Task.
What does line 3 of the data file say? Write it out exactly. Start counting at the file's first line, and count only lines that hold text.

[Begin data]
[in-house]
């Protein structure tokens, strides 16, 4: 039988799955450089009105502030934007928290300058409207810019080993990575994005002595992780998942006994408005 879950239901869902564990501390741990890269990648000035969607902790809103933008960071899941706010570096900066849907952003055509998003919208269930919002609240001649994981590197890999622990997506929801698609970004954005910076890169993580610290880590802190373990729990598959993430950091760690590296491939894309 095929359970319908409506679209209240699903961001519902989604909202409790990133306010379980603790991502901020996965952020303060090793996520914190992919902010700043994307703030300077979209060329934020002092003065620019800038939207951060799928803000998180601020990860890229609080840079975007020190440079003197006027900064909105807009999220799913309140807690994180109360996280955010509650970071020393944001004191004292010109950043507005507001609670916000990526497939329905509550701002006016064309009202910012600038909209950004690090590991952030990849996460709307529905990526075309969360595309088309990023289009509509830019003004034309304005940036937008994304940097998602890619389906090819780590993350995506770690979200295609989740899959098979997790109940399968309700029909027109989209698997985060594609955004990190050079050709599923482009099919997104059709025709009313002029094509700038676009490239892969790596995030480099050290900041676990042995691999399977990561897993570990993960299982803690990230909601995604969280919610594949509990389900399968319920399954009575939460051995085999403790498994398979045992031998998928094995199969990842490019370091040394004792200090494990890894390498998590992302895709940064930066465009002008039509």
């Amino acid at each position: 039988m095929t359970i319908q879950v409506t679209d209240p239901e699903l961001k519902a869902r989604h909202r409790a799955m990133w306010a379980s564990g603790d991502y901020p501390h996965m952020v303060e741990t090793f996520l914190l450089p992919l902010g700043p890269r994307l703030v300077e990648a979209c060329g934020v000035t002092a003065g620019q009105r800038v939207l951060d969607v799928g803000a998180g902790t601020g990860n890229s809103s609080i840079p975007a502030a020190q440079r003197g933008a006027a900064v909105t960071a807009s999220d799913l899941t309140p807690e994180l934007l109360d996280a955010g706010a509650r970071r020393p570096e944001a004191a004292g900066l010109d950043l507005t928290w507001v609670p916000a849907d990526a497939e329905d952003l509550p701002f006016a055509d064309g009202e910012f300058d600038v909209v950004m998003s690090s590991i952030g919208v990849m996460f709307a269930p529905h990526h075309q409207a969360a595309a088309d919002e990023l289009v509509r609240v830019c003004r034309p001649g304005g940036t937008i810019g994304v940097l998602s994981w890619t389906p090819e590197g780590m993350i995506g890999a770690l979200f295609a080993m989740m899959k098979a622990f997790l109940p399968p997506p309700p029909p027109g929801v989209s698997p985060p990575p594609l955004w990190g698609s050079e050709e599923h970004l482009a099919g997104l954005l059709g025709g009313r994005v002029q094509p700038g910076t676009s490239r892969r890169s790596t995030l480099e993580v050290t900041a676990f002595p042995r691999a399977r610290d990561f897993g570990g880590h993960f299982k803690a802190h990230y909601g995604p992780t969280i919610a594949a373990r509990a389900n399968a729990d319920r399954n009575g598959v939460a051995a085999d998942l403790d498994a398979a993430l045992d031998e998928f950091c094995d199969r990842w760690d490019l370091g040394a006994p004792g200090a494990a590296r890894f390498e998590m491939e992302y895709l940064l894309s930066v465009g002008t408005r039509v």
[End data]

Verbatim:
């Amino acid at each position: 039988m095929t359970i319908q879950v409506t679209d209240p239901e699903l961001k519902a869902r989604h909202r409790a799955m990133w306010a379980s564990g603790d991502y901020p501390h996965m952020v303060e741990t090793f996520l914190l450089p992919l902010g700043p890269r994307l703030v300077e990648a979209c060329g934020v000035t002092a003065g620019q009105r800038v939207l951060d969607v799928g803000a998180g902790t601020g990860n890229s809103s609080i840079p975007a502030a020190q440079r003197g933008a006027a900064v909105t960071a807009s999220d799913l899941t309140p807690e994180l934007l109360d996280a955010g706010a509650r970071r020393p570096e944001a004191a004292g900066l010109d950043l507005t928290w507001v609670p916000a849907d990526a497939e329905d952003l509550p701002f006016a055509d064309g009202e910012f300058d600038v909209v950004m998003s690090s590991i952030g919208v990849m996460f709307a269930p529905h990526h075309q409207a969360a595309a088309d919002e990023l289009v509509r609240v830019c003004r034309p001649g304005g940036t937008i810019g994304v940097l998602s994981w890619t389906p090819e590197g780590m993350i995506g890999a770690l979200f295609a080993m989740m899959k098979a622990f997790l109940p399968p997506p309700p029909p027109g929801v989209s698997p985060p990575p594609l955004w990190g698609s050079e050709e599923h970004l482009a099919g997104l954005l059709g025709g009313r994005v002029q094509p700038g910076t676009s490239r892969r890169s790596t995030l480099e993580v050290t900041a676990f002595p042995r691999a399977r610290d990561f897993g570990g880590h993960f299982k803690a802190h990230y909601g995604p992780t969280i919610a594949a373990r509990a389900n399968a729990d319920r399954n009575g598959v939460a051995a085999d998942l403790d498994a398979a993430l045992d031998e998928f950091c094995d199969r990842w760690d490019l370091g040394a006994p004792g200090a494990a590296r890894f390498e998590m491939e992302y895709l940064l894309s930066v465009g002008t408005r039509v």